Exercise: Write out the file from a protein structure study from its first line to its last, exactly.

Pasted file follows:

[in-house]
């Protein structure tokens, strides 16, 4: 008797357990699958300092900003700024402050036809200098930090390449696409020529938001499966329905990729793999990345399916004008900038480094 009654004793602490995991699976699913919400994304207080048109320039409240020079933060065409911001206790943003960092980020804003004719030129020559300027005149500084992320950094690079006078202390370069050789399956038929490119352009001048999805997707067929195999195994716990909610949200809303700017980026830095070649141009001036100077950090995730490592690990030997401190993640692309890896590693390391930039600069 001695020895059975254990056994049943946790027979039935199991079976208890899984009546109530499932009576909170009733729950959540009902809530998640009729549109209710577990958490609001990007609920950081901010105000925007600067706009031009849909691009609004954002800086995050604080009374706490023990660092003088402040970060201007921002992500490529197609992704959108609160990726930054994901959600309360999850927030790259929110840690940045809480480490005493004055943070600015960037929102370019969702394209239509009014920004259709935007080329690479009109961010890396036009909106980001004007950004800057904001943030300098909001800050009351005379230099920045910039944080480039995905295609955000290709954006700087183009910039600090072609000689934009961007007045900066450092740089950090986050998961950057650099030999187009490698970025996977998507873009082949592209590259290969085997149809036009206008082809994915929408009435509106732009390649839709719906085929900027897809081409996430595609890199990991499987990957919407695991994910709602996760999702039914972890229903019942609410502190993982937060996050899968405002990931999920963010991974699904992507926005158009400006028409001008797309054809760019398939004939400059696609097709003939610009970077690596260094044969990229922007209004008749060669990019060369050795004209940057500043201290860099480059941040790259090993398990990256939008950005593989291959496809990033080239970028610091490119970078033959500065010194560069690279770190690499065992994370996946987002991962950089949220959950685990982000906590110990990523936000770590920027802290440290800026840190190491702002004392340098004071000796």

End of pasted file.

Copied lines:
[in-house]
């Protein structure tokens, strides 16, 4: 008797357990699958300092900003700024402050036809200098930090390449696409020529938001499966329905990729793999990345399916004008900038480094 009654004793602490995991699976699913919400994304207080048109320039409240020079933060065409911001206790943003960092980020804003004719030129020559300027005149500084992320950094690079006078202390370069050789399956038929490119352009001048999805997707067929195999195994716990909610949200809303700017980026830095070649141009001036100077950090995730490592690990030997401190993640692309890896590693390391930039600069 001695020895059975254990056994049943946790027979039935199991079976208890899984009546109530499932009576909170009733729950959540009902809530998640009729549109209710577990958490609001990007609920950081901010105000925007600067706009031009849909691009609004954002800086995050604080009374706490023990660092003088402040970060201007921002992500490529197609992704959108609160990726930054994901959600309360999850927030790259929110840690940045809480480490005493004055943070600015960037929102370019969702394209239509009014920004259709935007080329690479009109961010890396036009909106980001004007950004800057904001943030300098909001800050009351005379230099920045910039944080480039995905295609955000290709954006700087183009910039600090072609000689934009961007007045900066450092740089950090986050998961950057650099030999187009490698970025996977998507873009082949592209590259290969085997149809036009206008082809994915929408009435509106732009390649839709719906085929900027897809081409996430595609890199990991499987990957919407695991994910709602996760999702039914972890229903019942609410502190993982937060996050899968405002990931999920963010991974699904992507926005158009400006028409001008797309054809760019398939004939400059696609097709003939610009970077690596260094044969990229922007209004008749060669990019060369050795004209940057500043201290860099480059941040790259090993398990990256939008950005593989291959496809990033080239970028610091490119970078033959500065010194560069690279770190690499065992994370996946987002991962950089949220959950685990982000906590110990990523936000770590920027802290440290800026840190190491702002004392340098004071000796």